For example, we were having a conversation with one of our kids about one of his friends who he found out is a Christian. It was awesome that he knew that information as he felt bold enough to ask if his friend went to church, but when I asked where his friend attended, he said he didn't know and didn’t know how he might find out. I said, “Ask your friend what he did for Easter. And if he says ‘I went to church’ then ask ‘where?’” 

And these are the same low-bar conversations we need to be having in front of our kids, so they know how to have them. Next time you are with your hope-to-be-Christians-soon friends or neighbors, ask what they did on Saturday and Sunday. And if they ask the question in return, then share how you attended a service on Sunday and what it was about. Or if you are at a playgroup, and one of the moms is looking for some “mom-time” on Saturday, invite her to the next women’s breakfast or even out for a walk and just get to know her and her story. 

4)    Be intentional

I know this wasn’t one of the words mentioned above and I have used it over and over again throughout this post, but I don’t think I can stress this phrase enough. When our family has given itself to mission with intentionality, we have seen our lives and the lives of those around us changed by the power of the Holy Spirit, and it has been fun and effortless.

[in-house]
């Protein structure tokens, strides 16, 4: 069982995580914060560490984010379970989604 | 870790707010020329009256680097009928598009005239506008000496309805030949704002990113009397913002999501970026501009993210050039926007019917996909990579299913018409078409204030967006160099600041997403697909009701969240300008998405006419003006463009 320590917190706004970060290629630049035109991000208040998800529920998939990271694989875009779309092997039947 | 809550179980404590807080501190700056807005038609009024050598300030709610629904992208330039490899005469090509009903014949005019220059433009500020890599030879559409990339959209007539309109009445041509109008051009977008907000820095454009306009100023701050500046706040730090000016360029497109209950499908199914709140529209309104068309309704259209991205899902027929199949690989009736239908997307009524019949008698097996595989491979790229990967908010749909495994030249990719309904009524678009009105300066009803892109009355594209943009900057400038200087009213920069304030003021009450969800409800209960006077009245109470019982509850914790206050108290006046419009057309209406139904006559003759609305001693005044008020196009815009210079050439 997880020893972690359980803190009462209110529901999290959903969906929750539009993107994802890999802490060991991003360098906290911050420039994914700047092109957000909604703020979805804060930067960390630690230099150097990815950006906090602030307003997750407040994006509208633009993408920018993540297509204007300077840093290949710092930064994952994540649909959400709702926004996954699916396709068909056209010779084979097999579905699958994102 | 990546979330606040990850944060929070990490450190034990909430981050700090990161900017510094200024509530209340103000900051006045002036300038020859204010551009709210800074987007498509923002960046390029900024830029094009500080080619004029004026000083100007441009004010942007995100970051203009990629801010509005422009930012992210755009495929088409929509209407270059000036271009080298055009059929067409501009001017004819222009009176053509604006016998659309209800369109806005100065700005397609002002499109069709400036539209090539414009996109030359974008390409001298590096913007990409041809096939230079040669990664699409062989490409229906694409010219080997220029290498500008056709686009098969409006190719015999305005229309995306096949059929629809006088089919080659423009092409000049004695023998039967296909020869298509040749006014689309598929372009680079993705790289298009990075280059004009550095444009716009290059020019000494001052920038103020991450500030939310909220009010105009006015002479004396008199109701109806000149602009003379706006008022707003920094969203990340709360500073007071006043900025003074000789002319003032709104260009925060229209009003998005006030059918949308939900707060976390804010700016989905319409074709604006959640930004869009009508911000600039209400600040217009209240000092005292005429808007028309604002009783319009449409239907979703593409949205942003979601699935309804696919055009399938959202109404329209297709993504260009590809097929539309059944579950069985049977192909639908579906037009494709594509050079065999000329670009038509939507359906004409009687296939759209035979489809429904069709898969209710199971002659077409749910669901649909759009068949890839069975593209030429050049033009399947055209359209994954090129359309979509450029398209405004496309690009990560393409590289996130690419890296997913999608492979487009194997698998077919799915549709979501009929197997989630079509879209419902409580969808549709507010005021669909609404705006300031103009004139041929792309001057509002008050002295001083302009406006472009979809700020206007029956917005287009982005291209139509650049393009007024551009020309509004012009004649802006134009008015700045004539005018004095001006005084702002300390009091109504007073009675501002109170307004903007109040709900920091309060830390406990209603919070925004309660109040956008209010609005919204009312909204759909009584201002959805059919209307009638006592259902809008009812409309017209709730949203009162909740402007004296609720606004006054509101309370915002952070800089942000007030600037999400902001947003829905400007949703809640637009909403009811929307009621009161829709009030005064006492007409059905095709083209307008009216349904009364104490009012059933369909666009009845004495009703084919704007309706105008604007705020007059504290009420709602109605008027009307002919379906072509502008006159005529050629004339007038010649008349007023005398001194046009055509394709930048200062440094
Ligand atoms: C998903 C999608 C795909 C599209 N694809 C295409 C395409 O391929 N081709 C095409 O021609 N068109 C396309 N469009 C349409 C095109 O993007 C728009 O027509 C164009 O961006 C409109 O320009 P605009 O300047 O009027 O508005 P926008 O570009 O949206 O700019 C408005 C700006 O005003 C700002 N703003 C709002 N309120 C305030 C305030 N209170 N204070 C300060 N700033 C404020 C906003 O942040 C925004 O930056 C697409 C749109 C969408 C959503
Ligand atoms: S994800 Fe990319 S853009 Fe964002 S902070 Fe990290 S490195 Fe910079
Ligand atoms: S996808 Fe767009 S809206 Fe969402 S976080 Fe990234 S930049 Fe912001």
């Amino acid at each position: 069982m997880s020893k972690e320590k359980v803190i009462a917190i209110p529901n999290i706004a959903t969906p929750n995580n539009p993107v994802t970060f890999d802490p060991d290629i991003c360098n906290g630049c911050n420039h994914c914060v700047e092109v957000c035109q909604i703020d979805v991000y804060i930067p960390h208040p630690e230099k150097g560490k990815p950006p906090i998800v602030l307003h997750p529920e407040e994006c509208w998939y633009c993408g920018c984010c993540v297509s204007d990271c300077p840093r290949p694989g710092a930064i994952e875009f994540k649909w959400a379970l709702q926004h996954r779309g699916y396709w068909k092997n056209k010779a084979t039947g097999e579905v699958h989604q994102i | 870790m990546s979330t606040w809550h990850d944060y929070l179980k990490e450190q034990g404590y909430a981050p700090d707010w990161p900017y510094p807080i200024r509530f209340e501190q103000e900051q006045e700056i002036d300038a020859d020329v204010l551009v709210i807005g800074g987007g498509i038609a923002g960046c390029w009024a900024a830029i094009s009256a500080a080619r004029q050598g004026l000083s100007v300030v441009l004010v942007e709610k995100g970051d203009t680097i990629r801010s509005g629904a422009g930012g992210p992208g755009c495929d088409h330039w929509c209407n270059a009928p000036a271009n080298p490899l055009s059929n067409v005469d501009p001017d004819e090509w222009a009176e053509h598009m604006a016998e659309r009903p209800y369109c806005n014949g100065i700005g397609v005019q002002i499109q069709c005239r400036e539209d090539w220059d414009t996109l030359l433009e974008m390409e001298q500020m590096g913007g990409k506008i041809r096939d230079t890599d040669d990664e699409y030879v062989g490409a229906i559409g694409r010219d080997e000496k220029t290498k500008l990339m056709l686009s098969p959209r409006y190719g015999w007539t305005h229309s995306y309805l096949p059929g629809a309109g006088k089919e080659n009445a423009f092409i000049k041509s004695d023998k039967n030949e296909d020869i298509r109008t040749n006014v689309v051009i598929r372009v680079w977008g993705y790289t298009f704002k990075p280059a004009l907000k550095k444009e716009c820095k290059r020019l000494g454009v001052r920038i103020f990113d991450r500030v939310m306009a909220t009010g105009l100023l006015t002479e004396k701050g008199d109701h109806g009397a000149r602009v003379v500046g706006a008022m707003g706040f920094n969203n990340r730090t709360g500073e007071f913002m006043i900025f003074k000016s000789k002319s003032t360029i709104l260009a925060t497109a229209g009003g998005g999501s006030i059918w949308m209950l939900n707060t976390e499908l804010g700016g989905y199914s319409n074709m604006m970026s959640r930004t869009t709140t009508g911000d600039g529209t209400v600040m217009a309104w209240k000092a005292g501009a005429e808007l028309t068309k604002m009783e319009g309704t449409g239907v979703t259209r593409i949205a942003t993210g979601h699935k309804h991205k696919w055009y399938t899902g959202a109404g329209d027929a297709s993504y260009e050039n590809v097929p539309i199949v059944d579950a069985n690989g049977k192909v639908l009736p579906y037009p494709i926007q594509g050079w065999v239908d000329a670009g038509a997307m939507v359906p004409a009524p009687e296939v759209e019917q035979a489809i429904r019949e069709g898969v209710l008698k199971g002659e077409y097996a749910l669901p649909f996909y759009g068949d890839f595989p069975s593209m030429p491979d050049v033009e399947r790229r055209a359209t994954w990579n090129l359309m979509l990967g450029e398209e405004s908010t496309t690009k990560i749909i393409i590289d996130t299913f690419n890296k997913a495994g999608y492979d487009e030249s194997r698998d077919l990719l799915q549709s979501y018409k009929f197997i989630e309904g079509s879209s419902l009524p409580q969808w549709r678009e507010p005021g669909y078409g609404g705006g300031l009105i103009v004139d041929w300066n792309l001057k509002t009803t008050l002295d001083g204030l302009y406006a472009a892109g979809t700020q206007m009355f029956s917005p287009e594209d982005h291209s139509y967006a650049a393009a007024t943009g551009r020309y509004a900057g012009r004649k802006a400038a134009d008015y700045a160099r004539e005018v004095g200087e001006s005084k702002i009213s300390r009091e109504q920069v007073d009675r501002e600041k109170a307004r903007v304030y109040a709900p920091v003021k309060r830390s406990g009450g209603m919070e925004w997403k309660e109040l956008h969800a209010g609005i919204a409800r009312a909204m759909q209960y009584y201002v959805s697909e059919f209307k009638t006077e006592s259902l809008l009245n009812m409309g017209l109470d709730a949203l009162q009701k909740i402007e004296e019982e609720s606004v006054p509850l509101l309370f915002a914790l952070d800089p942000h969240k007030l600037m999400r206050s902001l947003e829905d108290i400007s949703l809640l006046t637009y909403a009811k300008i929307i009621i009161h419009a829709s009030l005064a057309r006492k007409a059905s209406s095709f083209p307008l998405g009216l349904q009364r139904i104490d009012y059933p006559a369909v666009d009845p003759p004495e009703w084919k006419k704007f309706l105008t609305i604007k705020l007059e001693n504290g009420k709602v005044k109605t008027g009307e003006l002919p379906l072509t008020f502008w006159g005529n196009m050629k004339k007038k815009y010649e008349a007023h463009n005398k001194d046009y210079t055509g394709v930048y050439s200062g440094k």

When God brought a family to live in Bellingham for just one year and we felt called to get to know them and spend time with them, not only did we make life long friends, but a thirst for the Gospel became evident and questions about who Jesus was and what He accomplished on the cross just seemed to spill out of the mom. Our kids played sports together; we regularly had them to dinner, we invited them repeatedly to our holiday celebrations since they didn’t have family in town, and I joined her gym with the kids so we could spend time weekly together. We even went on a family vacation with their family right before they moved away from Bellingham. The times of playdates soon turned into a Bible study/playdate and our last holiday together, Easter, the mom, was baptized in front of our whole church. Even as I write this story now, years later, it still makes me cry with joy and amazement that we got to be even a part of this redemption story!

I pray that as you seek to lead your young kids in mission that you too would get to experience the power of the Gospel through the work of the Holy Spirit in your lives and those you minister too.